In the interest of being completely transparent, I think ‘death of the influencer’ is very dramatic. Though I certainly see why marketing is shifting more to bespoke content creation (as I’ll come on to in a little while), I don’t think we can discredit the impact of influencers altogether. In fact, I’d continue to endorse using them for a number of businesses and think they are just as effective, if not more effective thanks to increased social media usage, than ever before. The shift, for me, is the need to focus on relevancy. Gone are the days where ex Love Islander’s promoting car air fresheners seems like a good idea (was it ever a good idea?!) and here are the days where we only work with influencers who have a genuine connection to our brands and an impressionable audience who trust the content that’s being posted by said influencer, sponsored or otherwise. This is what we’ve always done with our clients, and it’s what I believe is the next step for influencer marketing. Unfortunately, this inevitably means that influencers without a niche or a hard-earned following, such as reality TV stars, for example, will become less relevant. But what it does mean is we can start putting more weight behind smaller accounts that have just as good, if not a better, influence. Don’t just take my word for it, though, 89% of brands still deem influencer marketing as a vital string to their marketing bow in 2022.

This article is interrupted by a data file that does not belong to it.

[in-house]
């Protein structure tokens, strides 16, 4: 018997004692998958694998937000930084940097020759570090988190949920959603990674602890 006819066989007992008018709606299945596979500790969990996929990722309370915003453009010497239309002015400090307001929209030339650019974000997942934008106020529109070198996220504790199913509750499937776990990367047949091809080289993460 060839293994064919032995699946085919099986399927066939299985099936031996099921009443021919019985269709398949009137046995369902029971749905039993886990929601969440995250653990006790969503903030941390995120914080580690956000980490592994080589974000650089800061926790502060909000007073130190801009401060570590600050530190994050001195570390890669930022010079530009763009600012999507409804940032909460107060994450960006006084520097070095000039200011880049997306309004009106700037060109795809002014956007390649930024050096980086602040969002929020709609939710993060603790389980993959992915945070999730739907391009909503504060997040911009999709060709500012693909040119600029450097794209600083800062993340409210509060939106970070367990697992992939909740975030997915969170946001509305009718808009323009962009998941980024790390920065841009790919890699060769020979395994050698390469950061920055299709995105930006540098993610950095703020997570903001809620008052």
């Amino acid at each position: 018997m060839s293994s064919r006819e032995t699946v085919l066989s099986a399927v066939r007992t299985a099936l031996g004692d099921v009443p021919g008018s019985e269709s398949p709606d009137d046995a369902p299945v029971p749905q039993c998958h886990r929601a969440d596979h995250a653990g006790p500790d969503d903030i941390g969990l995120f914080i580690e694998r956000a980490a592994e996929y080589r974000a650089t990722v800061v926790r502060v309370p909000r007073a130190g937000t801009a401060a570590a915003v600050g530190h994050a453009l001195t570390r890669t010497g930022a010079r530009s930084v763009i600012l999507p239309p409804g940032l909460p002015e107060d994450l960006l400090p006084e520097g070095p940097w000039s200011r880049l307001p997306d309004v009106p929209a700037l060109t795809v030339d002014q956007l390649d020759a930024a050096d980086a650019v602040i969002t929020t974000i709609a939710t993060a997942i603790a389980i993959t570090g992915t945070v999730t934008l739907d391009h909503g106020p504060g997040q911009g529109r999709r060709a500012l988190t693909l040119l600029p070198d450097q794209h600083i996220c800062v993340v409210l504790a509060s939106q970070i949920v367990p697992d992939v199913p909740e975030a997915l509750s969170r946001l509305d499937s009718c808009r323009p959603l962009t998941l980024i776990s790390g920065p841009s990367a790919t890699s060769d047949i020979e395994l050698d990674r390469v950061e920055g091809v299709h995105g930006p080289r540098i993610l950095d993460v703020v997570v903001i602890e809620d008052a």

Why Creators Are An Attractive Option
In the way that once, influencers would post a hybrid mix of organic and sponsored content which made them feel more impressionable and approachable, now, creators have stepped into those shoes and are becoming more popular for the same reasons. By not relying on brand deals, they are building and retaining audiences through the quality content they put out. They’ll often have a loyal following – which makes them particularly attractive to brands trying to reach new audiences. Plus, creators can promote products and services in new and exciting ways, and many a time you wouldn’t even know you’re seeing sponsored content until you read a disclaimer in the description. This is the ideal scenario for brands who want to be seen, but not in overly gimmicky way that feels bogus.